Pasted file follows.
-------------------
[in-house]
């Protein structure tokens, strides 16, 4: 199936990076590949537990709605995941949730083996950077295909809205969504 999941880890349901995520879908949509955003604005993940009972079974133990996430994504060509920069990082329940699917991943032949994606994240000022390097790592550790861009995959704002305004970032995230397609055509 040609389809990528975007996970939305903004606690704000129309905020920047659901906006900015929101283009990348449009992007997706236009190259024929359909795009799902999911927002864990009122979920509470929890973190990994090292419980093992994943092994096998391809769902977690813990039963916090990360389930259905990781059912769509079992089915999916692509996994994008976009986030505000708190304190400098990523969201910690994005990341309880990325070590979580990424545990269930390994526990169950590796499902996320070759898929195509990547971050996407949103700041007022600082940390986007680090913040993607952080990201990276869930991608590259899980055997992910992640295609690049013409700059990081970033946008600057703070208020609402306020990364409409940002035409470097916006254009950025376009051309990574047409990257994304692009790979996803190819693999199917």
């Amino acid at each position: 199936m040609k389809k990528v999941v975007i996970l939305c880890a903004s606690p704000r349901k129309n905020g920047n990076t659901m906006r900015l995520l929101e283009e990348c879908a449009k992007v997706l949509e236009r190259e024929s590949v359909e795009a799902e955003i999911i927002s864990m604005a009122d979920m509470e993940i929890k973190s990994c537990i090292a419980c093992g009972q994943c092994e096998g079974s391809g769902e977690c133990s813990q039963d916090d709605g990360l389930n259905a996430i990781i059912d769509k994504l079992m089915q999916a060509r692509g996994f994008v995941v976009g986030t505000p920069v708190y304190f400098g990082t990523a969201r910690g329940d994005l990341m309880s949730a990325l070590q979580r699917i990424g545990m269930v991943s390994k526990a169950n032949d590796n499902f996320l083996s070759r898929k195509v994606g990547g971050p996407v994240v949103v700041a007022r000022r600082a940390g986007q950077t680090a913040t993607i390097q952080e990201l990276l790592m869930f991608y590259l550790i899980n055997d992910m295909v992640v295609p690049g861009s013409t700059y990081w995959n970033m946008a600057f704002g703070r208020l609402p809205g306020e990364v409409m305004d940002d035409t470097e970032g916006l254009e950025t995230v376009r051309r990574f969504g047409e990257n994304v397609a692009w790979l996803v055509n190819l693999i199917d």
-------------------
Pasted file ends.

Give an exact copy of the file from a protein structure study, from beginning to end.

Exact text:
[in-house]
């Protein structure tokens, strides 16, 4: 199936990076590949537990709605995941949730083996950077295909809205969504 999941880890349901995520879908949509955003604005993940009972079974133990996430994504060509920069990082329940699917991943032949994606994240000022390097790592550790861009995959704002305004970032995230397609055509 040609389809990528975007996970939305903004606690704000129309905020920047659901906006900015929101283009990348449009992007997706236009190259024929359909795009799902999911927002864990009122979920509470929890973190990994090292419980093992994943092994096998391809769902977690813990039963916090990360389930259905990781059912769509079992089915999916692509996994994008976009986030505000708190304190400098990523969201910690994005990341309880990325070590979580990424545990269930390994526990169950590796499902996320070759898929195509990547971050996407949103700041007022600082940390986007680090913040993607952080990201990276869930991608590259899980055997992910992640295609690049013409700059990081970033946008600057703070208020609402306020990364409409940002035409470097916006254009950025376009051309990574047409990257994304692009790979996803190819693999199917």
């Amino acid at each position: 199936m040609k389809k990528v999941v975007i996970l939305c880890a903004s606690p704000r349901k129309n905020g920047n990076t659901m906006r900015l995520l929101e283009e990348c879908a449009k992007v997706l949509e236009r190259e024929s590949v359909e795009a799902e955003i999911i927002s864990m604005a009122d979920m509470e993940i929890k973190s990994c537990i090292a419980c093992g009972q994943c092994e096998g079974s391809g769902e977690c133990s813990q039963d916090d709605g990360l389930n259905a996430i990781i059912d769509k994504l079992m089915q999916a060509r692509g996994f994008v995941v976009g986030t505000p920069v708190y304190f400098g990082t990523a969201r910690g329940d994005l990341m309880s949730a990325l070590q979580r699917i990424g545990m269930v991943s390994k526990a169950n032949d590796n499902f996320l083996s070759r898929k195509v994606g990547g971050p996407v994240v949103v700041a007022r000022r600082a940390g986007q950077t680090a913040t993607i390097q952080e990201l990276l790592m869930f991608y590259l550790i899980n055997d992910m295909v992640v295609p690049g861009s013409t700059y990081w995959n970033m946008a600057f704002g703070r208020l609402p809205g306020e990364v409409m305004d940002d035409t470097e970032g916006l254009e950025t995230v376009r051309r990574f969504g047409e990257n994304v397609a692009w790979l996803v055509n190819l693999i199917d």